• N_

      Don’t know how this site works, if you will see my reply or not. But have you received an answer on that?

  • ConcernedVegan

    Why did my post get deleted?  Nice censorship…
    ORAC value of foods (aside from the vitamin C and E) have never been shown to have any benefit in vivo, they might be potent in a test tube, but have little to no antioxidant benefits in the body.  In fact, only 5% of phytochemical antioxidants are even absorbed and then they’re fast-tracked to the liver for excretion.  The only benefit of phytochemicals is probably their hormetic effect, as the body treats them as a toxin.  Also, the amino acids in meat (and meat has a much more favorable amino acid profile for this and much higher protein density) can be directly used by the body to produce glutathione, the most potent antioxidant in vivo.  Not to mention meat has very high concentrations of CoQ10, the second most powerful antioxidant in vivo, as well as creatine (an indirect antioxidant by boosting mitochondria efficiency), Carnitine and Carnosine (two potent in vivo antioxidants).  All of these meat-derived antioxidants are critical to antioxidant recycling in the human body, which are FAR more important then total antioxidant numbers.  Antioxidants without proper recycling chains just become pro-oxidants.  It’s great that your a vegan (I’m one myself for ethical reasons), but purposely misleading people by presenting information in a bias fashion and/or cherry-picking what studies you analyze is quite unethical and completely goes against what real science is about.  I would never try to stretch the science to make it look like a vegan diet is more healthy than a vegan-style diet that also incorporates 6-10oz of whole-food meats per day. 

  • ConcernedVegan

    Sorry, for my hasty assumption.  I see it wasn’t deleted and i apologize.

  • Freepam

    This is an old video but I am wondering why you are comparing anti-oxidant values of plants and meats. Surely people eat meat for protein and fats, and then have the plants for the anti-oxidants. I hear you that meat isn’t great for us and I haven’t even watched any of those videos yet. But I am still eating some grass fed organic raised meat because I got too thin on a plant diet alone.

    • Toxins

      Animal fat, that being saturated fat, serves no dietary purpose for us and the more we consume the less healthy we are.

      http://nutritionfacts.org/video/trans-fat-saturated-fat-and-cholesterol-tolerable-upper-intake-of-zero/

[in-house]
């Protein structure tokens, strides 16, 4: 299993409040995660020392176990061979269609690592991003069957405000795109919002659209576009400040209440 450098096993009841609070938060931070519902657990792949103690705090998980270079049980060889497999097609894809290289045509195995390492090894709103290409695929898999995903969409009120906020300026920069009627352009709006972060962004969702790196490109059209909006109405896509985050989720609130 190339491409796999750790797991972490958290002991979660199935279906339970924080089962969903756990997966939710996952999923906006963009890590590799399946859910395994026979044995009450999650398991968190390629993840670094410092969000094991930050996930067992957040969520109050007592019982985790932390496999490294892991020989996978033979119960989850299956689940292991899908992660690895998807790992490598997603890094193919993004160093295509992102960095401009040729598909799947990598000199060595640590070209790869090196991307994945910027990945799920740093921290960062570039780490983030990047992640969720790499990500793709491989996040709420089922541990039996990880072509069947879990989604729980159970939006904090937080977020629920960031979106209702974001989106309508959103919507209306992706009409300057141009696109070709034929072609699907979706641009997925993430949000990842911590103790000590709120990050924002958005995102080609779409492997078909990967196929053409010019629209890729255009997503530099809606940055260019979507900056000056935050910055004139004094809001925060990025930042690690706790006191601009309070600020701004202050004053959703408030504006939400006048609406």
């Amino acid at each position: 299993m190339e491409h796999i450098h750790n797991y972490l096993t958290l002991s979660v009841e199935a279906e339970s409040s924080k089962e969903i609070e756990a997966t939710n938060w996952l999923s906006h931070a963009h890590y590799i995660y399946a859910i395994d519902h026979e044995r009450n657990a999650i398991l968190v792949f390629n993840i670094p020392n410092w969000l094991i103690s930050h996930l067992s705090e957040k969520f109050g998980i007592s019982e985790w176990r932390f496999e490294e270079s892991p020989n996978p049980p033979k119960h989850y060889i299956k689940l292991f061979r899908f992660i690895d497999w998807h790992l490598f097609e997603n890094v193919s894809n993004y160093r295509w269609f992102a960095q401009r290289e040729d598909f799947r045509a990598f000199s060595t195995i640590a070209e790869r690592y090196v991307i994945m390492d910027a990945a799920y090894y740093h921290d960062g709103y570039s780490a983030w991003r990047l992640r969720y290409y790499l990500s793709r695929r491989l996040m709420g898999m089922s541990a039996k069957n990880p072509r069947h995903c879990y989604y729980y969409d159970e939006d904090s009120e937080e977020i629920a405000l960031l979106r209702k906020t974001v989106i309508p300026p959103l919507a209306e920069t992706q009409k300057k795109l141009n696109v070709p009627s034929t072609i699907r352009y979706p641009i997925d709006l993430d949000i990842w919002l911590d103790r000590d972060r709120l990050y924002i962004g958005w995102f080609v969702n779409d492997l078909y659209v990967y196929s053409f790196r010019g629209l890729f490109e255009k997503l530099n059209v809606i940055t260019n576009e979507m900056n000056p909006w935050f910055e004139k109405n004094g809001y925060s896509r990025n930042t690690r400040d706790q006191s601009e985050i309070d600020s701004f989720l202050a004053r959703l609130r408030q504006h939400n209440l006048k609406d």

As for protein, all whole plant foods contain complete proteins and if one eats till they are hungry till they are full then they are getting adequate protein.
       Just because beef is organic and grass fed does not change inherent traits of meat that make it harmful. For example, bacteria inherently grows on meat and endotoxins found in meat is an inherent trait. These endotoxins cause chronic inflammation.
      http://nutritionfacts.org/?s=endotoxin

      Continue exploring this wbesite and you will  find that the issue with meat is far more then just contamination.
       

      • Freepam

        Thank you. I watched all the Volume 9 videos and I am convinced to try a plant based diet again. I am being tested now for Gluten sensitivity with cross-linked foods so that eliminates most starches from my diet. I’m just scared to go down to 95 lbs again like I did on the vegan diet last time.

  • Micheleski

    Hi, thanks for the video. What is the unit measure based on unit per calorie? Unit per  oz? 

  • Tush

    Doc, your video is useless. Why don’t you actually state vegetable based foods that are high in antioxidants?

    • http://nutritionfacts.org/ Michael Greger M.D.

      Please click on the next videos. I go into excruciating detail.

  • Moses Nachman

    okay, so let us assume that plant-based foods are far more healthy to eat than animal-based foods. but within the plant foods, which are the healthiest? that is, assuming that the five main categories of plant foods are fruits, raw vegetables, high-starch vegetables, nuts, and seeds, what is the order of the healthiest plant food group to the least healthy?

    • http://nutritionfacts.org/ Michael Greger M.D.

      I’ve got a video on that! Somewhere… Anyone remember?